Wednesday, September 23, 2015
Democratic presidential candidate Hillary Clinton expresses opposition to Keystone XL Pipeline
Clinton, whose announcement drew loud cheers from 300 people at the event, "described the pipeline controversy as 'a distraction from the important work we have to do on climate change,'" Leys writes. "The State Department, which she led until 2013, has to decide whether to approve the project. The pipeline would bring Canadian oil into the U.S. Critics say that type of oil is particularly laden with chemicals that contribute to global warming. Supporters say the pipeline project would bring crucial jobs and economic development to the U.S." Pipeline bills passed the Republican-led House and Senate but was vetoed by President Obama.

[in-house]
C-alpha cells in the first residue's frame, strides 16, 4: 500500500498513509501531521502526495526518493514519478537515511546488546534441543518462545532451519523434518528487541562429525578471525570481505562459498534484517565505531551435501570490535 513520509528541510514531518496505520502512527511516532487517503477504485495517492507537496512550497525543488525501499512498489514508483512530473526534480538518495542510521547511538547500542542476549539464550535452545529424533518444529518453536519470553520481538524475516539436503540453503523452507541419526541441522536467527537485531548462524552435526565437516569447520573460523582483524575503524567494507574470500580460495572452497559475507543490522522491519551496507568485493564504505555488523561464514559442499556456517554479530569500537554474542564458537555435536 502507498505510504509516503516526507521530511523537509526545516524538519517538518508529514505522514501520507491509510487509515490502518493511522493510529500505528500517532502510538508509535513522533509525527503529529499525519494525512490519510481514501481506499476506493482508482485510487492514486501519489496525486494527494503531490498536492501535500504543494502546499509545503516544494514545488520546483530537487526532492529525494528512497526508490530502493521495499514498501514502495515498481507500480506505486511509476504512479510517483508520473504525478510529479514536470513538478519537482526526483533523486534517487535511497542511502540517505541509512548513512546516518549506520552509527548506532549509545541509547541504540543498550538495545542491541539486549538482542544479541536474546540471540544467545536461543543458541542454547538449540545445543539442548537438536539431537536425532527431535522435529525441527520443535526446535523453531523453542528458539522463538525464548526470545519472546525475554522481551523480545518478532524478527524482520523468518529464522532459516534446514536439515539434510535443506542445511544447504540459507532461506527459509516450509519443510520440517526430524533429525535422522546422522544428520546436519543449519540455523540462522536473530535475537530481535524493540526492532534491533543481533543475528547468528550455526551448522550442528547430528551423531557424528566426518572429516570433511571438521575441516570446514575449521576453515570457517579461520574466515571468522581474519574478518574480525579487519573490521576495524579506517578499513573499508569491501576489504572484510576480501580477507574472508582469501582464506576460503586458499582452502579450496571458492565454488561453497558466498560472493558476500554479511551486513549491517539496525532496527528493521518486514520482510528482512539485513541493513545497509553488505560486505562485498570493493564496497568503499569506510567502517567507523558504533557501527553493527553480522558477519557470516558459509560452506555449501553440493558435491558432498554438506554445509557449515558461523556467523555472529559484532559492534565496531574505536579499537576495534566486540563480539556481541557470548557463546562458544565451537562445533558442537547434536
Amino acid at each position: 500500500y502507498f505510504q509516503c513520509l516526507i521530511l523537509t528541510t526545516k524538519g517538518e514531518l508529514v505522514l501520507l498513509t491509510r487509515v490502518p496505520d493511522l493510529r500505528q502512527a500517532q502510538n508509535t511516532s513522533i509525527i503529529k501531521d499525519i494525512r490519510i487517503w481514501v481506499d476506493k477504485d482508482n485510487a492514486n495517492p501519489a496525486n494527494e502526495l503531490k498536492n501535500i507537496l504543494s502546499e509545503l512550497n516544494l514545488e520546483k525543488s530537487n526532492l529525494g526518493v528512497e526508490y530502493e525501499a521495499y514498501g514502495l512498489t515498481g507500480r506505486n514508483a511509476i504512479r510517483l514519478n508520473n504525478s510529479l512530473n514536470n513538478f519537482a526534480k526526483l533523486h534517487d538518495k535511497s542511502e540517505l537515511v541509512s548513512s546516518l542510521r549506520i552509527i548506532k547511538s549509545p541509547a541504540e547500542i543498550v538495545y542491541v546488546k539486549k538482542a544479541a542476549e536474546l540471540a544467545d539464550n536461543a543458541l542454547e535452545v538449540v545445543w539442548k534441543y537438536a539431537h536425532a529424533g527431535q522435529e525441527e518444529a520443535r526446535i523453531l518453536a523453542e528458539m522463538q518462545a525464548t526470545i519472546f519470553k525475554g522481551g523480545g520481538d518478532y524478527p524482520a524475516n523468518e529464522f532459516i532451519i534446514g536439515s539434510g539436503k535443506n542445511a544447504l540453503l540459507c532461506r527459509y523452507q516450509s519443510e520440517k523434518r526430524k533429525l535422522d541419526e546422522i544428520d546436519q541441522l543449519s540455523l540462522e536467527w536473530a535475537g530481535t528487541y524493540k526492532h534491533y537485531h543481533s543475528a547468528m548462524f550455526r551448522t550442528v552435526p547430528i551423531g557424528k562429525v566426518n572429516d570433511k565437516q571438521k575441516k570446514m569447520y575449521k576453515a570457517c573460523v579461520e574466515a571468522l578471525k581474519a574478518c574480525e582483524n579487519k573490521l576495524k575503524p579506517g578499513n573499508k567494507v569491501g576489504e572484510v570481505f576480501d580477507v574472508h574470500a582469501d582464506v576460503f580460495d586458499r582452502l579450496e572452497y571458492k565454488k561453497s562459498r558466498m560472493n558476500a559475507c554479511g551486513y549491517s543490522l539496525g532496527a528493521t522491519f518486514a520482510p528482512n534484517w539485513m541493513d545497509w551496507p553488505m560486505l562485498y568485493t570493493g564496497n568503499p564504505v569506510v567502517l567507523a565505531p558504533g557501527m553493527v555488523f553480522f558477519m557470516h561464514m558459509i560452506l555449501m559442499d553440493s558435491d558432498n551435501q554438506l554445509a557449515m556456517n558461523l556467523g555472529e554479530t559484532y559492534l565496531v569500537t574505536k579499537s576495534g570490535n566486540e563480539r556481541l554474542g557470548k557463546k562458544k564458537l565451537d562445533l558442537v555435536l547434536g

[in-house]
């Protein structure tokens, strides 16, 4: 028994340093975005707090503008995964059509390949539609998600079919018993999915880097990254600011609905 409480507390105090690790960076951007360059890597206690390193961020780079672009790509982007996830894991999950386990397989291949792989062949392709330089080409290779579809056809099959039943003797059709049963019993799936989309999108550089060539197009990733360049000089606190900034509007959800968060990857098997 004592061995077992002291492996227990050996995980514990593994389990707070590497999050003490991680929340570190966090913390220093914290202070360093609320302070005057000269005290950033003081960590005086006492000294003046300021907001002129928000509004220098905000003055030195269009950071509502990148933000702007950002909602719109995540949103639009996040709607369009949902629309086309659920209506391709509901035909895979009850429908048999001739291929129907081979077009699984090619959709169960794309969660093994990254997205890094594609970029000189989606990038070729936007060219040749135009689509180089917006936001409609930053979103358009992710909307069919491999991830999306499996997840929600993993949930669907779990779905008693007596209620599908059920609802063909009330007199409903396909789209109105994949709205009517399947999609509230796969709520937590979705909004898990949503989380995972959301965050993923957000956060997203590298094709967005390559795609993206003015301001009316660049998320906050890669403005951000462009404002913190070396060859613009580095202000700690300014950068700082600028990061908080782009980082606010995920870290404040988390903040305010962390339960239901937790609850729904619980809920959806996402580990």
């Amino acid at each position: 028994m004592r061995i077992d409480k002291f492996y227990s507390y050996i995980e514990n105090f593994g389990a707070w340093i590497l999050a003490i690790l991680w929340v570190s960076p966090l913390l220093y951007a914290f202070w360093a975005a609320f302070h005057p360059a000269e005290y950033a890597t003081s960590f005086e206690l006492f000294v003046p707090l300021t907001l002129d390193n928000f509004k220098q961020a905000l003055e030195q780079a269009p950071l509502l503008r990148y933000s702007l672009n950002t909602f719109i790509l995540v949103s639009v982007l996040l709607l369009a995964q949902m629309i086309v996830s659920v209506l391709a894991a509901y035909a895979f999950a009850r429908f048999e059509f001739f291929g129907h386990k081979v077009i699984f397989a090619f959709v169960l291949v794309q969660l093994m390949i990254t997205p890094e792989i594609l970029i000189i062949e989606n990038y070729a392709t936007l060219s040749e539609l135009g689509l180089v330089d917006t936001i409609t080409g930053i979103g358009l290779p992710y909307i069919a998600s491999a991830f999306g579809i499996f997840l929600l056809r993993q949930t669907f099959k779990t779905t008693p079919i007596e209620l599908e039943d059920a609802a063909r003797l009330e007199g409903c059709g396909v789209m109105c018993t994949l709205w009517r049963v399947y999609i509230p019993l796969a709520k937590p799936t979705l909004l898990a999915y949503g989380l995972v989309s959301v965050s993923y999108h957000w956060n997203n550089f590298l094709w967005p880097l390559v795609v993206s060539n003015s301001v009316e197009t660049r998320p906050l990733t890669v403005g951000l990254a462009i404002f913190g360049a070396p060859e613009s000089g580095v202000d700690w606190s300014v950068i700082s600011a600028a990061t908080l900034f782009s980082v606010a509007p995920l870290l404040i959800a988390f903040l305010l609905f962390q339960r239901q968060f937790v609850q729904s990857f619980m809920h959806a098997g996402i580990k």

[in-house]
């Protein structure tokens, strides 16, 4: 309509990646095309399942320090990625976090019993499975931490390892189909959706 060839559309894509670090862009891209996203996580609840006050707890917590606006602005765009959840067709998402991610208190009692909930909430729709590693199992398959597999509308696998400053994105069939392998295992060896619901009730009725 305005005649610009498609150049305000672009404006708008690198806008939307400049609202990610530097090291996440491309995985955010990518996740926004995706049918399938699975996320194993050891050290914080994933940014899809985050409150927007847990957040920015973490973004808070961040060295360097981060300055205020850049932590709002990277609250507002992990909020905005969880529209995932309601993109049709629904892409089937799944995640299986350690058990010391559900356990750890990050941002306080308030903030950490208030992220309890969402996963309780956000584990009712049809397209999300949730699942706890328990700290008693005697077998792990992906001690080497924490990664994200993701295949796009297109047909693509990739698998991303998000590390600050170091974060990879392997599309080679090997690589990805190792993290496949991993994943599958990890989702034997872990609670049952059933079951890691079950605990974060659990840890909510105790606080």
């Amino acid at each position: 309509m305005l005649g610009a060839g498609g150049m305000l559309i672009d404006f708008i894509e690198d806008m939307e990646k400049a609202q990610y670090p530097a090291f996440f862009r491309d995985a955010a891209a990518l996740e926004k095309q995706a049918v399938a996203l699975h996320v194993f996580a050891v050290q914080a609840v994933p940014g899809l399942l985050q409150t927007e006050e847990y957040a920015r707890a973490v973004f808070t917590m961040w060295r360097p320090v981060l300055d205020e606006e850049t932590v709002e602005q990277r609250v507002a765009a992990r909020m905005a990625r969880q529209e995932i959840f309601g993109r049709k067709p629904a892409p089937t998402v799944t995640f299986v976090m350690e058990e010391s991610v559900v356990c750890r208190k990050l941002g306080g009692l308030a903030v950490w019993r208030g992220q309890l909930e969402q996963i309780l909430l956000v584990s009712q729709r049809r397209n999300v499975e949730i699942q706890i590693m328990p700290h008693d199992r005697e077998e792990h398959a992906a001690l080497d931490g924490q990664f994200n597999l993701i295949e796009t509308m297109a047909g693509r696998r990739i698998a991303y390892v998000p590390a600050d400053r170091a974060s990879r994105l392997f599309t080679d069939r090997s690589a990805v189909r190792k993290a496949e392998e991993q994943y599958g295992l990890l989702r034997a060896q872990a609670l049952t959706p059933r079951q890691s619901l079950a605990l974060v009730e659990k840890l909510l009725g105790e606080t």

Clinton "said that instead of building a new oil pipeline from Canada, she will propose working with Canada and Mexico to increase production and distribution of 'clean energy,' such as hydro-electric power," Leys writes. "She also said the U.S. needs to fix leaky pipelines already in place and deal with the dangers of oil-carrying railroads. She added that by far more jobs could be created by pursuing clean energy projects than would be created by building the Keystone pipeline."
"Her main Democratic opponents, U.S. Sen. Bernie Sanders of Vermont and former Maryland Gov. Martin O'Malley, came out against the project months ago," Leys writes. Clinton said she waited to officially oppose the pipeline to give President Obama and Secretary of State John Kerry space to make a decision about the pipeline before she publicly took a stance. Many Republican presidential candidates have expressed support for the pipeline. (Read more)